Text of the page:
180. Kosovo: Policy Implications and Future Challenges
After two and a half months of NATO bombing, fighting between the Yugoslav Army and the KLA, and the exodus of half of the Kosovo Albanian population, the war has ended. Though both sides were claiming victory there was little to celebrate except that the killing and destruction were stopped. The agreement reached amounts to a truce, while no political settlement is in sight. Did diplomacy fail in Paris as well as the formidable military power of NATO in the field or is this a crisis which cannot be resolved by any means?
Compared to Kosovo, Bosnia looks like a simple equation yet even four years after the Dayton Accords there is no political settlement. The price paid in 1995 to stop the war was acceptance of the results of ethnic cleansing which forced 2.8 million Bosnians or 60% of the prewar population to "relocate." Three ethnic territories created in the Dayton Accords co-exist in peace but their common state does not function though Muslims, Serbs and Croats lived together for centuries, forging a common culture and speaking the same dialect of Serbo-Croatian. In 1991, more than a third of the population lived in mixed marriages or was a direct product thereof.
Kosovo on the other hand has been inhabited throughout history by two different nations, speaking different languages and keeping separate cultures. Both claim Kosovo as their land and for both the issue is much larger than the land itself. There are two mutually opposed interpretations of history. Both are not only selective but partly based on myths.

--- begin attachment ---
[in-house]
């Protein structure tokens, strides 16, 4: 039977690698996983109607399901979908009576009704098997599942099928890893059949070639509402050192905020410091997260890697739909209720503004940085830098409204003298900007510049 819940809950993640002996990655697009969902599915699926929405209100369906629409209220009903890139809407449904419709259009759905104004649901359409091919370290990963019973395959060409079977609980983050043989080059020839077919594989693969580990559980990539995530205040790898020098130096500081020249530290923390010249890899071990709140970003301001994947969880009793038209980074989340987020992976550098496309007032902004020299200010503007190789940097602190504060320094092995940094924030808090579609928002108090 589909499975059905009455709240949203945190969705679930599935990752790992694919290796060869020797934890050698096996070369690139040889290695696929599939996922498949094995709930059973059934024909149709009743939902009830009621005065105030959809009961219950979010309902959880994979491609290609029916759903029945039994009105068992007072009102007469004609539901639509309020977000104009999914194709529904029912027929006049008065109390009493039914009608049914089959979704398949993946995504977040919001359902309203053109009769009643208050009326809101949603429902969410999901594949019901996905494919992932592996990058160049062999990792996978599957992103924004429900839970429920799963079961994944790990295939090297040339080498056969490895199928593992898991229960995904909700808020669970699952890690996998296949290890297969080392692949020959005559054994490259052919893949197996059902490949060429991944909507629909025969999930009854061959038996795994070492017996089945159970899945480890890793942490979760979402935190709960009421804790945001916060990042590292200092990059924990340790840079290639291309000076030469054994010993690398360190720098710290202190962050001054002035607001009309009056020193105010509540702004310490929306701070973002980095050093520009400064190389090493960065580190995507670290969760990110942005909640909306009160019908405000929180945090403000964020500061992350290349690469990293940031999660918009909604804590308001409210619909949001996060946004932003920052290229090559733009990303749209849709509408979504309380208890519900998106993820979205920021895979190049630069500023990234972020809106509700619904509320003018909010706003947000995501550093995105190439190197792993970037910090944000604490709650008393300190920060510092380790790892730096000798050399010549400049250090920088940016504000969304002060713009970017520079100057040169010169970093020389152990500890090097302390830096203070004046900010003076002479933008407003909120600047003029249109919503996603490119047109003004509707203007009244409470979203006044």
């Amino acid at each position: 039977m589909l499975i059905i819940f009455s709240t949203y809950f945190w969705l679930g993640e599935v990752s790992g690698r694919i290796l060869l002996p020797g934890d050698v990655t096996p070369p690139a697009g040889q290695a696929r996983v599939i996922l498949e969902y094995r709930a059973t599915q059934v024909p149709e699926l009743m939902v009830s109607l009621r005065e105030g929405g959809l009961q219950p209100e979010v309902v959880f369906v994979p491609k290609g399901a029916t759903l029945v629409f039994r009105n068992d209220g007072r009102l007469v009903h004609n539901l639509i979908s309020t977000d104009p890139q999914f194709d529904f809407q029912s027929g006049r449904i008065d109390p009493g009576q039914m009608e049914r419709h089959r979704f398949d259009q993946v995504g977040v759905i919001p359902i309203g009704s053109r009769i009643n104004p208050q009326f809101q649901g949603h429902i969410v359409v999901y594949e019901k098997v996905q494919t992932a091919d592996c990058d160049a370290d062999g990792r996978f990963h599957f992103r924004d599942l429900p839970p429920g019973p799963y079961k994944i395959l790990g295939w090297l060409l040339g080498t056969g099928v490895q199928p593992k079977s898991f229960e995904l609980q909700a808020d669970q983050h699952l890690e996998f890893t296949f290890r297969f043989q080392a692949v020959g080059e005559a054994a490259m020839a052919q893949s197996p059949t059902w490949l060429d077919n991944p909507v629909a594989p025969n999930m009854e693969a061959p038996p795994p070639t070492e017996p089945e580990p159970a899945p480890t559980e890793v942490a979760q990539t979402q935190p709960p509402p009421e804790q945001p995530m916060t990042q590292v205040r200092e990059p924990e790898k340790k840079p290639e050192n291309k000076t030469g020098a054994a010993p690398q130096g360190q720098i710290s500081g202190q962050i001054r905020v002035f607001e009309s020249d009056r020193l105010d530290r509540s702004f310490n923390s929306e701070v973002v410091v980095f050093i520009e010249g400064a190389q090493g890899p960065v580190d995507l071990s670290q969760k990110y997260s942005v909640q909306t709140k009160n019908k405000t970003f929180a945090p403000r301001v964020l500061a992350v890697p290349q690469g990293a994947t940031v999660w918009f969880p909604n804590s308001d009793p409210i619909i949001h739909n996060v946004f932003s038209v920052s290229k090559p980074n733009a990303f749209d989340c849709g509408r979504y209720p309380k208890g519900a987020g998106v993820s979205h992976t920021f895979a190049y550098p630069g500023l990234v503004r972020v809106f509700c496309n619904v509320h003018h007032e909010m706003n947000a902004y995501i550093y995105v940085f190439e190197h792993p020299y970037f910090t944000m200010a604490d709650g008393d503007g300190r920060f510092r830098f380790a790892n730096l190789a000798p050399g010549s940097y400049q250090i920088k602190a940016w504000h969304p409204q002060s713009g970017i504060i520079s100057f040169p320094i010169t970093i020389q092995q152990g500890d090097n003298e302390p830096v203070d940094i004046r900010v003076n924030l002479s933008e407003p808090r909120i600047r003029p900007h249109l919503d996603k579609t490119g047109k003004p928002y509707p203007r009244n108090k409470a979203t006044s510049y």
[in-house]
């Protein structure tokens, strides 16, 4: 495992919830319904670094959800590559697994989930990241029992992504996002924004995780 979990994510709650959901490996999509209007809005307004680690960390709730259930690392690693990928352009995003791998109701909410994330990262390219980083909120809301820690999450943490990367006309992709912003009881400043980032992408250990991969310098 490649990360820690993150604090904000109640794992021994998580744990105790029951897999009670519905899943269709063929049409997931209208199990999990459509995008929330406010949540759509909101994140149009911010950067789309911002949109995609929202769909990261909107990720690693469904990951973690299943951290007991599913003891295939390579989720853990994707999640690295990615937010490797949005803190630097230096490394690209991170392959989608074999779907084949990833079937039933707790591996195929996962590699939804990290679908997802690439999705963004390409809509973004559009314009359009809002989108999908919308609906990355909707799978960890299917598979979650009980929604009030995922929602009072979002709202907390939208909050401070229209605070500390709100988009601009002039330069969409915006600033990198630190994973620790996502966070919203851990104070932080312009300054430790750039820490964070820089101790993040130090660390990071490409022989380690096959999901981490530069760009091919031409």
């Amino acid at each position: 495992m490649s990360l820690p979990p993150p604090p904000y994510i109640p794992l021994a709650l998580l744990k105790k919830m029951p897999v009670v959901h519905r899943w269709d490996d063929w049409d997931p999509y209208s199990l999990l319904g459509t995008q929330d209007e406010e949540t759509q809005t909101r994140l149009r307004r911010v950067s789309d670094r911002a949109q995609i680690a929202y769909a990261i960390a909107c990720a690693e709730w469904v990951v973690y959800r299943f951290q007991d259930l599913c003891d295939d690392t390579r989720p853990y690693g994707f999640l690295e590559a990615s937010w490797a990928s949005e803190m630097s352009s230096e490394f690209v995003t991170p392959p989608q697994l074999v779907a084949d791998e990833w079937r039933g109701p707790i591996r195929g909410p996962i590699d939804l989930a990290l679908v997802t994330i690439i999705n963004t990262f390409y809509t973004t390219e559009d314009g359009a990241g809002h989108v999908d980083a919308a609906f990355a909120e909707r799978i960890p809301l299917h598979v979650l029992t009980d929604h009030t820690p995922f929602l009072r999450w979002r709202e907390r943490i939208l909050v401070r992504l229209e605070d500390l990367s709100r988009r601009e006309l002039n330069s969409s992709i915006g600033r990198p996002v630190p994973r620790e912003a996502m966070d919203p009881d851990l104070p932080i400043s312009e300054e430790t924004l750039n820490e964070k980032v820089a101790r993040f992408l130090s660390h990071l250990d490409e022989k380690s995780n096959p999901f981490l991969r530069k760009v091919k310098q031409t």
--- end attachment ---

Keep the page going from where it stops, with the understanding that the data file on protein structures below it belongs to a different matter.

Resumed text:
Ancient history is relevant to the extent that it has been imprinted in the conscience of the people there as a central part of nationhood. In its name, Kosovo, as the ancestral land, was raised to the level of a moral duty - for the Serbs, Kosovo represents a sacred part of their country. Albanians on the other hand, have developed a concept of one nation living divided in three states and after Yugoslavia fell apart, in four.
At this time, modern history prevents any political solution acceptable to both ethnic groups in Kosovo. The ethnic balance in the region of Kosovo kept changing over the centuries but the current proportion of 9:1 is a communist legacy. The process of disintegration of former Yugoslavia began in the late 1960s when far-reaching social and economic reforms were aborted and the country set on a course leading back to "real socialism." The faded ideology of communism was, however, gradually replaced by nationalism as the legitimate basis of the centers of power emerging in all six republics and the two provinces. Later in the 1980s, it was openly embraced by both the communist elites as well as the fledgling opposition. In this period, national mythologies vilifying other nations while glorifying one's own were successfully developed.